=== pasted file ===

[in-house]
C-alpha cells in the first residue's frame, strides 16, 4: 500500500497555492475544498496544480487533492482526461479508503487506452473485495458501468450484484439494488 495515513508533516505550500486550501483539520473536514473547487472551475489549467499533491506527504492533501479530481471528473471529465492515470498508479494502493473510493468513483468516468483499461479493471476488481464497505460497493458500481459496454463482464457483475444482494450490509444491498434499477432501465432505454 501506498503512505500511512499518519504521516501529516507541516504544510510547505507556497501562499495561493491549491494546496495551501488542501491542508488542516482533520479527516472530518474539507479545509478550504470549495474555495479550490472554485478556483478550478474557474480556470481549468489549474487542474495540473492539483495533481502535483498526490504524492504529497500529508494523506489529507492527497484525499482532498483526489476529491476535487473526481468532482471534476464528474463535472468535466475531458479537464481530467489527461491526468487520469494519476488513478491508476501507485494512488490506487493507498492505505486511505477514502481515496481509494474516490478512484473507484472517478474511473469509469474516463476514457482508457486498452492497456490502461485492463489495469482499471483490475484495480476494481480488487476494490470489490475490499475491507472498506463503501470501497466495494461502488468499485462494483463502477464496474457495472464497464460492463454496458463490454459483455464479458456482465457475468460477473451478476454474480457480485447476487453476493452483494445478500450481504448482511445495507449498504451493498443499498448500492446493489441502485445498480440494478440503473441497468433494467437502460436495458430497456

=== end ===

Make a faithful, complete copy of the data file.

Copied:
[in-house]
C-alpha cells in the first residue's frame, strides 16, 4: 500500500497555492475544498496544480487533492482526461479508503487506452473485495458501468450484484439494488 495515513508533516505550500486550501483539520473536514473547487472551475489549467499533491506527504492533501479530481471528473471529465492515470498508479494502493473510493468513483468516468483499461479493471476488481464497505460497493458500481459496454463482464457483475444482494450490509444491498434499477432501465432505454 501506498503512505500511512499518519504521516501529516507541516504544510510547505507556497501562499495561493491549491494546496495551501488542501491542508488542516482533520479527516472530518474539507479545509478550504470549495474555495479550490472554485478556483478550478474557474480556470481549468489549474487542474495540473492539483495533481502535483498526490504524492504529497500529508494523506489529507492527497484525499482532498483526489476529491476535487473526481468532482471534476464528474463535472468535466475531458479537464481530467489527461491526468487520469494519476488513478491508476501507485494512488490506487493507498492505505486511505477514502481515496481509494474516490478512484473507484472517478474511473469509469474516463476514457482508457486498452492497456490502461485492463489495469482499471483490475484495480476494481480488487476494490470489490475490499475491507472498506463503501470501497466495494461502488468499485462494483463502477464496474457495472464497464460492463454496458463490454459483455464479458456482465457475468460477473451478476454474480457480485447476487453476493452483494445478500450481504448482511445495507449498504451493498443499498448500492446493489441502485445498480440494478440503473441497468433494467437502460436495458430497456